I’ve tried to keep mindful of this concept in my daily interactions and the experience is infinitely better.
It ties closely with focus—treating whatever you are doing with equal importance and focusing on the “task” at hand.
I wrote about this in a standalone article here.
For at least the last 5 years, I’ve tried to let my heart guide my life decisions.
I recently read this article about the Winklevoss twins and gained a massive amount of respect for they way they live their lives.
In response to questions about their positions in Bitcoin, Tyler Winklevoss said:
“We still think it is probably one of the best investments in the world and will be for the decades to come. And if it’s not, we’d rather live with disappointment than regret.”
This “we’d rather live with disappointment than regret” struck me as simply being a more tangible way of saying “let your heart guide the way”.
The point is to not shy away from what you want to do or believe because others doubt you — or to choose career-house-marriage-kids because it’s expected by those around you when you really want to live an alternative type of life.
This is the big one for me.
In the last few months I’ve been obsessed with this concept of alignment.
The way I see it — alignment between these things is a prime recipe for personal growth, with many of the principles discussed earlier in this article falling into place as a byproduct.
That’s based in part on my own experience and observing others.
To me, it also represents a formula for a happier existence. A way to structure your life to bring you greater fulfilment and into a more persistent state of flow.
In the very simplest form, it’s alignment between mind, body and soul.
I started thinking about alignment after reflecting on my current personal situation and identifying that misalignment was at the heart of my discontent:
1) Most of my productive time is spent working my day job for a healthcare startup.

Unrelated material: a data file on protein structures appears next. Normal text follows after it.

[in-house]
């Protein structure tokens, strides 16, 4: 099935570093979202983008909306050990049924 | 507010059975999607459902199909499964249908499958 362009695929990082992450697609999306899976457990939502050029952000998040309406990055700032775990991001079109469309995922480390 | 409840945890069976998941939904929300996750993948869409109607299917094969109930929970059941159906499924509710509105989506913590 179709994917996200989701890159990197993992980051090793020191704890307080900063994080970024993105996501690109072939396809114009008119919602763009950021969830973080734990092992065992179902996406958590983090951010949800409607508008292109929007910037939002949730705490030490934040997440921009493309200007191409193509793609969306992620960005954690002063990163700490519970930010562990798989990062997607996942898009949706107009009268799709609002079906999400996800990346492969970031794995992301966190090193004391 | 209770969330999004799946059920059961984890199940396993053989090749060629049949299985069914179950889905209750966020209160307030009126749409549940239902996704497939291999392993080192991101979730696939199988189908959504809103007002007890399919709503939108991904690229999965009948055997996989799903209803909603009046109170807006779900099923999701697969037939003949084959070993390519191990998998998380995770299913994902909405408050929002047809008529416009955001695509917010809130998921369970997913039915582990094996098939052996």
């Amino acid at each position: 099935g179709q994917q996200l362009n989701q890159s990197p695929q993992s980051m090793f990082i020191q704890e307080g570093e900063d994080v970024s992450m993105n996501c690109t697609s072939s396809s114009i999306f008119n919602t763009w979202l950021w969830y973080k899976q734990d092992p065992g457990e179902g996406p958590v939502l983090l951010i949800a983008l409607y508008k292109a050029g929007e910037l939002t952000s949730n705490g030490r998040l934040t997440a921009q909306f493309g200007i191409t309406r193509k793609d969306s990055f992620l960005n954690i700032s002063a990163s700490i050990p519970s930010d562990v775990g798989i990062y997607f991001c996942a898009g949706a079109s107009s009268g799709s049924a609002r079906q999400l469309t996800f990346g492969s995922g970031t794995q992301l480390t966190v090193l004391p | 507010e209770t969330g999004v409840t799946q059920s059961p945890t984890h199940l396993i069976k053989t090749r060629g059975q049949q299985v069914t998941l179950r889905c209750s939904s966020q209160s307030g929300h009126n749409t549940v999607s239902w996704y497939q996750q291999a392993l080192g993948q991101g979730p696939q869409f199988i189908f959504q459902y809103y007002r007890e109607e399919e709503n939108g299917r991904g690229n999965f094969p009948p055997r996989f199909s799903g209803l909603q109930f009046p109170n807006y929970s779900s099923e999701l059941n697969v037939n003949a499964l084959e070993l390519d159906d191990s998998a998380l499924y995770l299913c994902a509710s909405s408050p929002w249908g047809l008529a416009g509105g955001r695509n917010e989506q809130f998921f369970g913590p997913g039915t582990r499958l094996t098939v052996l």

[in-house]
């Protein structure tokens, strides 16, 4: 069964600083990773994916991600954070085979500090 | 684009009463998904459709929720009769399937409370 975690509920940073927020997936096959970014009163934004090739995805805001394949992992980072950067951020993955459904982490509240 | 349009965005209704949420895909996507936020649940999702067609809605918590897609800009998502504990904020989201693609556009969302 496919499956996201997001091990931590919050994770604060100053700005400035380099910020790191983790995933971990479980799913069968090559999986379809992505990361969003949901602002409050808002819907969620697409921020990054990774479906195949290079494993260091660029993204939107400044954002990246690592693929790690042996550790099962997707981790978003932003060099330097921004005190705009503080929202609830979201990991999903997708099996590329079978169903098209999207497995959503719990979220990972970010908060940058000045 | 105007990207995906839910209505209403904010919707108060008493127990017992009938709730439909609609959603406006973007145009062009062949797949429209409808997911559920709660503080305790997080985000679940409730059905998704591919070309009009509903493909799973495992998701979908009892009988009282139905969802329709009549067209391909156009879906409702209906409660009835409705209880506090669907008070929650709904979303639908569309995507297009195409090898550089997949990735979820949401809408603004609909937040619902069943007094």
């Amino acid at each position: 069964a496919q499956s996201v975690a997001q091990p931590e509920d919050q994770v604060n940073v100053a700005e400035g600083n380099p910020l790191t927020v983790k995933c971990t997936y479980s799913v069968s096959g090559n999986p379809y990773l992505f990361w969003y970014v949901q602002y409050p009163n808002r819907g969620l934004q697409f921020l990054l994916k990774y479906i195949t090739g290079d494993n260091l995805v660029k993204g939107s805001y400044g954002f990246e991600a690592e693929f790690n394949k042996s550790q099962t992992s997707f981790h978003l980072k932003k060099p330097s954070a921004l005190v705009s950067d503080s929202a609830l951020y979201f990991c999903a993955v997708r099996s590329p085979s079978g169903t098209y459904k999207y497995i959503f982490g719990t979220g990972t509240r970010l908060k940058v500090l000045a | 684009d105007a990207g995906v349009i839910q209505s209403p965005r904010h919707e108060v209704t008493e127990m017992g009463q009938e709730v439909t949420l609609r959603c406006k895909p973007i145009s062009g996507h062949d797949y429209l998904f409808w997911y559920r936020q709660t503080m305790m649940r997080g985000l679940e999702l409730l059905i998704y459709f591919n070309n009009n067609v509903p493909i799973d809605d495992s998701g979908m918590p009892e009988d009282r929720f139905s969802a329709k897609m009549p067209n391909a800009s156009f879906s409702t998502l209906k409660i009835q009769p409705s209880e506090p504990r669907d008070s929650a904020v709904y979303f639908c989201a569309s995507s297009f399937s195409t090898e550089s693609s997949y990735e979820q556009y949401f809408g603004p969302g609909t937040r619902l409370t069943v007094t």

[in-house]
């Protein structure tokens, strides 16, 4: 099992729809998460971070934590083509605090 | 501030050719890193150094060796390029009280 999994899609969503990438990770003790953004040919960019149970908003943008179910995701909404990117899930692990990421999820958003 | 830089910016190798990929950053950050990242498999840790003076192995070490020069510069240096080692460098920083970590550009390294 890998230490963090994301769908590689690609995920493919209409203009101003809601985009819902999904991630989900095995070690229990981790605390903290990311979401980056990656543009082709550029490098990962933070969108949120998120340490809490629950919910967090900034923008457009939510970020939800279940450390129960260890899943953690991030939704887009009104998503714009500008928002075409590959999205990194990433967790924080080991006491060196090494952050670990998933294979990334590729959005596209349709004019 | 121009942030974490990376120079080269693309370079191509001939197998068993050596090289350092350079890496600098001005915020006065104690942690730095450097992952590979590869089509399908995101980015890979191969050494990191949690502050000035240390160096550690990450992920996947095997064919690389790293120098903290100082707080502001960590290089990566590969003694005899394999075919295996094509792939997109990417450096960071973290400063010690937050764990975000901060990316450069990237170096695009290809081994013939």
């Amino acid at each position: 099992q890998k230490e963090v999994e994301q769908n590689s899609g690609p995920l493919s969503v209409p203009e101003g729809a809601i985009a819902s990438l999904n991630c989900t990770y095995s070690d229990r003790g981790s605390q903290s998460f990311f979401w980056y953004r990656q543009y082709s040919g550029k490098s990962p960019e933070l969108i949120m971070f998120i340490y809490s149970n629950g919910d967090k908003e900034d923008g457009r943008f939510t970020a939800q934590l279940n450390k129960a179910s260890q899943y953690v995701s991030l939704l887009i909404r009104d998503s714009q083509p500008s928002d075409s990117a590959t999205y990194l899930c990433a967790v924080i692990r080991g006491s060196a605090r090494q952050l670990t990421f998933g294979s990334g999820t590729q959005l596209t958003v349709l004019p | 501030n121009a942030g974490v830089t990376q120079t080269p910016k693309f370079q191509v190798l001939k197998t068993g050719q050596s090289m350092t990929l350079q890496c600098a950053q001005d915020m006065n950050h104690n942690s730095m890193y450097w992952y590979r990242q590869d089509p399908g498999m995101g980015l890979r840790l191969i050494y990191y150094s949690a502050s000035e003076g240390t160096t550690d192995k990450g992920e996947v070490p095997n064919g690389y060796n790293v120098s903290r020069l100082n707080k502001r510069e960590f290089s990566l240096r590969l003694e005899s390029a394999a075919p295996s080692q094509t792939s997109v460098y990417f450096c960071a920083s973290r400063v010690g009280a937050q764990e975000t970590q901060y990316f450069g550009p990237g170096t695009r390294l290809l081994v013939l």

2) While I truly believe in the cause and long-term viability of the product(s), it does not fall within any one of the above bullet points for me.
3) My role (Marketing) is not something I have a competitive advantage in. Compared to other things, it’s not what I’m good at.
4) It’s what I do for money.
5) Our corporate HQ and customer base are in Australia — so you could say that is where my mind is.
6) However I’ve been spending most of my time in China — so that’s where I am physically.
7) I’m in China to work on my number one interest — learning Chinese. But I have very little time to spend on that because I’ve been working full-time on my job and the other projects.
8) While China isn’t the best place health-wise long-term (primarily because of air quality issues) it’s not an immediate issue. I can still workout and occasionally play football. But I’d like more time to pick up sports with more practical value like swimming and martial arts.
9) My longer-term goal is to have a series of passive income streams running that can cover my cost of living, freeing me up to spend my time exploring my interests and passions. I’ve made little progress on this since setting it as a primary goal in 2014.
So as you can see, not very aligned at all!
In 2018, my main goal is to rearrange the core components in my life so there is far more alignment between them, and start working properly on setting up these passive income streams.
Not long ago, I discovered that this concept of alignment — or a variation of it — has been more formally defined by the Japanese term, Ikigai. This article does a great job of explaining it. If you’re feeling discontent, frustrated, like you want to do more but can’t — try reflecting on how well aligned the core parts of your life are and see what you can do to move closer to your Ikigai.